The Old Presbyterian Manse was built in 1855 as the home of the First Presbyterian Church (1860)’s minister. Before the Manse was built, an even earlier building was Built on this lot around 1838 by William Mason. In the late 1840s, Mason sold this first house to Thomas Jefferson (T. J.) Word (1805-1890), a famous lawyer and legislator whose life and career spanned over 80 years. Word was known for being an adventurer who was constantly following the westward expansion of the United States- first to Mississippi (from his native North Carolina) and then to Texas. According to local legend, T. J. Word was driven from this house (and Holly Springs) by ghosts or spirits, making this the first haunted house in Holly Springs history.
In 1855, the original “haunted house” was torn down, and the Presbyterian Manse was built on the same spot. For 70 years, the house was used as the primary residence of the Presbyterian minister. By the early 20th century, the Manse was showing its age, and a new, more modern “New Manse” was built just to the south of this house in the early 1920s. The Presbyterian minister moved to the new Manse, while this house was sold. For much of the mid-1900s the house was owned by Grace Mann. By the 1980s, the house was growing dangerously dilapidated, and the city of Holly Springs received the house at a tax sale in 1984. The house was destroyed in the early 1990s and a modern brick house was built on the same lot.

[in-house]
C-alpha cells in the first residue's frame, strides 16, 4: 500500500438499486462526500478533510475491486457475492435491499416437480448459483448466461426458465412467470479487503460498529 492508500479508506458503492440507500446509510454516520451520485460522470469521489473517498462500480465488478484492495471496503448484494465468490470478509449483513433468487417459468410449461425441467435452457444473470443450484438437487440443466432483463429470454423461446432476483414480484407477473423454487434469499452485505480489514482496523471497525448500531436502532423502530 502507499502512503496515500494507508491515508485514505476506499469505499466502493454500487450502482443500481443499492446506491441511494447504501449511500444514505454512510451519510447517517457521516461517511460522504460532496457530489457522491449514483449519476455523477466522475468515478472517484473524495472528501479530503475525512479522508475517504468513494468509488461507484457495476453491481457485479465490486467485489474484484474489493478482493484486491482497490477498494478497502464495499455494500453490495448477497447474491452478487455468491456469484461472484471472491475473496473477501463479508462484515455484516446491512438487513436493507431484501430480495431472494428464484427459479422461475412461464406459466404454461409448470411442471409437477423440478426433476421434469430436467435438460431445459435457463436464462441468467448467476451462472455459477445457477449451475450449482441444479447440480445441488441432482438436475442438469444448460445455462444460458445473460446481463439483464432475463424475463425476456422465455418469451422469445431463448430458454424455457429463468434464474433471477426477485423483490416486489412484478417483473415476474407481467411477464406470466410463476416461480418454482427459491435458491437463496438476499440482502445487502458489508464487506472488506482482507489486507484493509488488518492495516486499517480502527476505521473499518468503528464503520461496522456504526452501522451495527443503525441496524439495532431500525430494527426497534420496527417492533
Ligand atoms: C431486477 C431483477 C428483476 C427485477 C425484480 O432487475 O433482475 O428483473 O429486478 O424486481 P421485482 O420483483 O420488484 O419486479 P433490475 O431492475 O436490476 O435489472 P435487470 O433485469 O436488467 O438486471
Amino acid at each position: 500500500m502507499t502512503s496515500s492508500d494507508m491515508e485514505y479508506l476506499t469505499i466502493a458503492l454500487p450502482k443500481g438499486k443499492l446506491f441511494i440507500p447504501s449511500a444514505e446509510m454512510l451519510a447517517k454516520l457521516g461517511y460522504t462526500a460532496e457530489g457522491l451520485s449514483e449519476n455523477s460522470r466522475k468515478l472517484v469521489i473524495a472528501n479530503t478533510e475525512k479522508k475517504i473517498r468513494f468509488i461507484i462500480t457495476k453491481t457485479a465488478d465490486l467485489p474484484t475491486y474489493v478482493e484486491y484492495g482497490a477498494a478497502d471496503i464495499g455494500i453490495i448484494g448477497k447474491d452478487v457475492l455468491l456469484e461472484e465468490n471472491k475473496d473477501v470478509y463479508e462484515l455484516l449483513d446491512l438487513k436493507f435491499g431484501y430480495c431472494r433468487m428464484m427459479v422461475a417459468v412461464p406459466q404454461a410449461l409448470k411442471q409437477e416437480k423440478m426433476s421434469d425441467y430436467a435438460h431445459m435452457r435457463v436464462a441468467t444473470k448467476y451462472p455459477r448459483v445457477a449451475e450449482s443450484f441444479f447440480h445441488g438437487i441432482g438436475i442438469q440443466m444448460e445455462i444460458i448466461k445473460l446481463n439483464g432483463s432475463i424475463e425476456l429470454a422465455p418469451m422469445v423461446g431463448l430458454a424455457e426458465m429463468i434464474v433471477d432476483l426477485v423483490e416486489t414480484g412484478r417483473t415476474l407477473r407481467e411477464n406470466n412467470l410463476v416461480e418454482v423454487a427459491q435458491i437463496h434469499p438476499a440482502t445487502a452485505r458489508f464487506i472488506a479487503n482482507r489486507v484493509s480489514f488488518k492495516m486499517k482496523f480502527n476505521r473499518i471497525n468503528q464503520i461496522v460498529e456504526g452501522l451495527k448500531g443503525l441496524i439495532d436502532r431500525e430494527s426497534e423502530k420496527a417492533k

The Old Manse was a one-and-a-half-story flanking gable frame house with a single bay center gable. A three-bay porch supported by bracketed posts was added to the original cabin in 1890.